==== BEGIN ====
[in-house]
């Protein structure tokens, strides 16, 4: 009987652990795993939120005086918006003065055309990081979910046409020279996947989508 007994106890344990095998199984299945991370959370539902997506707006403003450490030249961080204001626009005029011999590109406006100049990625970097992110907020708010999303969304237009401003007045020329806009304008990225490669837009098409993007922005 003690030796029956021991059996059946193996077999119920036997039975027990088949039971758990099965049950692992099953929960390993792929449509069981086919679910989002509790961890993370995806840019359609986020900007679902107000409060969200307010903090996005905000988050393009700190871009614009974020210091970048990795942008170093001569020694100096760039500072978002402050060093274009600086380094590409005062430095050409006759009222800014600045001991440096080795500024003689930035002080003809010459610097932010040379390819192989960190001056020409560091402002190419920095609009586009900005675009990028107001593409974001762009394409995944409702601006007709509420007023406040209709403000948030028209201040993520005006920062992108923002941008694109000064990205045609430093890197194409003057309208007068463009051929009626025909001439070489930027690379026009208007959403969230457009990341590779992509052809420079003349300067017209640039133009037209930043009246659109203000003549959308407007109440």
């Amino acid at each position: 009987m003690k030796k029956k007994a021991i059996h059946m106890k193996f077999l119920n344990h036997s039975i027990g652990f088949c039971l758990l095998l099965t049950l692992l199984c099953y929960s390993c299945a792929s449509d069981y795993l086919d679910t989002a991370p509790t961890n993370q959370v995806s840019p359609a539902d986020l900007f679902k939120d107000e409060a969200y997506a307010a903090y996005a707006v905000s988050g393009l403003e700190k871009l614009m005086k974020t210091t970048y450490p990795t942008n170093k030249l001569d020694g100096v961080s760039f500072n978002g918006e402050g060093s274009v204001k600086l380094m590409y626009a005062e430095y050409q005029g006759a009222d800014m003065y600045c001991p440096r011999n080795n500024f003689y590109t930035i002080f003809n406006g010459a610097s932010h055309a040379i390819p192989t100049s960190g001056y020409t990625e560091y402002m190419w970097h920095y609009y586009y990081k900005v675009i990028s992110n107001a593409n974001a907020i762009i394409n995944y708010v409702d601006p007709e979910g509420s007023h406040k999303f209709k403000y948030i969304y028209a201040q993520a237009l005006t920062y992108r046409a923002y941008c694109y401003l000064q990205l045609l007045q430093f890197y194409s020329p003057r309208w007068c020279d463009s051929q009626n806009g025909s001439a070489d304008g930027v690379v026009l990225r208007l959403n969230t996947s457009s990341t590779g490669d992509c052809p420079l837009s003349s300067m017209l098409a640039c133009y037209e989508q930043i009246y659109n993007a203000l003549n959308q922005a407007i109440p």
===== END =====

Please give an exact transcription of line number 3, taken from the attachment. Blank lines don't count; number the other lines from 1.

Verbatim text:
């Amino acid at each position: 009987m003690k030796k029956k007994a021991i059996h059946m106890k193996f077999l119920n344990h036997s039975i027990g652990f088949c039971l758990l095998l099965t049950l692992l199984c099953y929960s390993c299945a792929s449509d069981y795993l086919d679910t989002a991370p509790t961890n993370q959370v995806s840019p359609a539902d986020l900007f679902k939120d107000e409060a969200y997506a307010a903090y996005a707006v905000s988050g393009l403003e700190k871009l614009m005086k974020t210091t970048y450490p990795t942008n170093k030249l001569d020694g100096v961080s760039f500072n978002g918006e402050g060093s274009v204001k600086l380094m590409y626009a005062e430095y050409q005029g006759a009222d800014m003065y600045c001991p440096r011999n080795n500024f003689y590109t930035i002080f003809n406006g010459a610097s932010h055309a040379i390819p192989t100049s960190g001056y020409t990625e560091y402002m190419w970097h920095y609009y586009y990081k900005v675009i990028s992110n107001a593409n974001a907020i762009i394409n995944y708010v409702d601006p007709e979910g509420s007023h406040k999303f209709k403000y948030i969304y028209a201040q993520a237009l005006t920062y992108r046409a923002y941008c694109y401003l000064q990205l045609l007045q430093f890197y194409s020329p003057r309208w007068c020279d463009s051929q009626n806009g025909s001439a070489d304008g930027v690379v026009l990225r208007l959403n969230t996947s457009s990341t590779g490669d992509c052809p420079l837009s003349s300067m017209l098409a640039c133009y037209e989508q930043i009246y659109n993007a203000l003549n959308q922005a407007i109440p």